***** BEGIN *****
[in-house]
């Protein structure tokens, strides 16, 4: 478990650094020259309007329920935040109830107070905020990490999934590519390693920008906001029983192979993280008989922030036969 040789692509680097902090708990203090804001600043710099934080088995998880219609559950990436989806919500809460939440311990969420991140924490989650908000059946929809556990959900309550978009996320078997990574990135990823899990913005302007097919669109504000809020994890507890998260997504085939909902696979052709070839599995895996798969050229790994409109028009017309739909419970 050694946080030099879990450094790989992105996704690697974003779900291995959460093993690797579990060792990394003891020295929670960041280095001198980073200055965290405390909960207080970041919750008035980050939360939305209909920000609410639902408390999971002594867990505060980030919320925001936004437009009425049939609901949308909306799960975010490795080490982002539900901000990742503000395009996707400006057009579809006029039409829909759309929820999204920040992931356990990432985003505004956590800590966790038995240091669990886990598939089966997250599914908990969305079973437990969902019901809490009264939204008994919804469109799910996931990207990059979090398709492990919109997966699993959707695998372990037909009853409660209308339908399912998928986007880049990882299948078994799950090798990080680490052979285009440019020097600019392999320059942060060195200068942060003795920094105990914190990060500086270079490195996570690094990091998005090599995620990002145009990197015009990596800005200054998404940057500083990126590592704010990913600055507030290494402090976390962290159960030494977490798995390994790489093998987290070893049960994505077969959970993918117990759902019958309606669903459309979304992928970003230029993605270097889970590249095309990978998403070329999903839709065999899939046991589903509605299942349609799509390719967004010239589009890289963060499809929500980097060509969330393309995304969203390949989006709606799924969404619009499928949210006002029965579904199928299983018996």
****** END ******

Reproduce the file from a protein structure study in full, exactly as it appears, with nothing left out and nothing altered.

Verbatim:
[in-house]
């Protein structure tokens, strides 16, 4: 478990650094020259309007329920935040109830107070905020990490999934590519390693920008906001029983192979993280008989922030036969 040789692509680097902090708990203090804001600043710099934080088995998880219609559950990436989806919500809460939440311990969420991140924490989650908000059946929809556990959900309550978009996320078997990574990135990823899990913005302007097919669109504000809020994890507890998260997504085939909902696979052709070839599995895996798969050229790994409109028009017309739909419970 050694946080030099879990450094790989992105996704690697974003779900291995959460093993690797579990060792990394003891020295929670960041280095001198980073200055965290405390909960207080970041919750008035980050939360939305209909920000609410639902408390999971002594867990505060980030919320925001936004437009009425049939609901949308909306799960975010490795080490982002539900901000990742503000395009996707400006057009579809006029039409829909759309929820999204920040992931356990990432985003505004956590800590966790038995240091669990886990598939089966997250599914908990969305079973437990969902019901809490009264939204008994919804469109799910996931990207990059979090398709492990919109997966699993959707695998372990037909009853409660209308339908399912998928986007880049990882299948078994799950090798990080680490052979285009440019020097600019392999320059942060060195200068942060003795920094105990914190990060500086270079490195996570690094990091998005090599995620990002145009990197015009990596800005200054998404940057500083990126590592704010990913600055507030290494402090976390962290159960030494977490798995390994790489093998987290070893049960994505077969959970993918117990759902019958309606669903459309979304992928970003230029993605270097889970590249095309990978998403070329999903839709065999899939046991589903509605299942349609799509390719967004010239589009890289963060499809929500980097060509969330393309995304969203390949989006709606799924969404619009499928949210006002029965579904199928299983018996």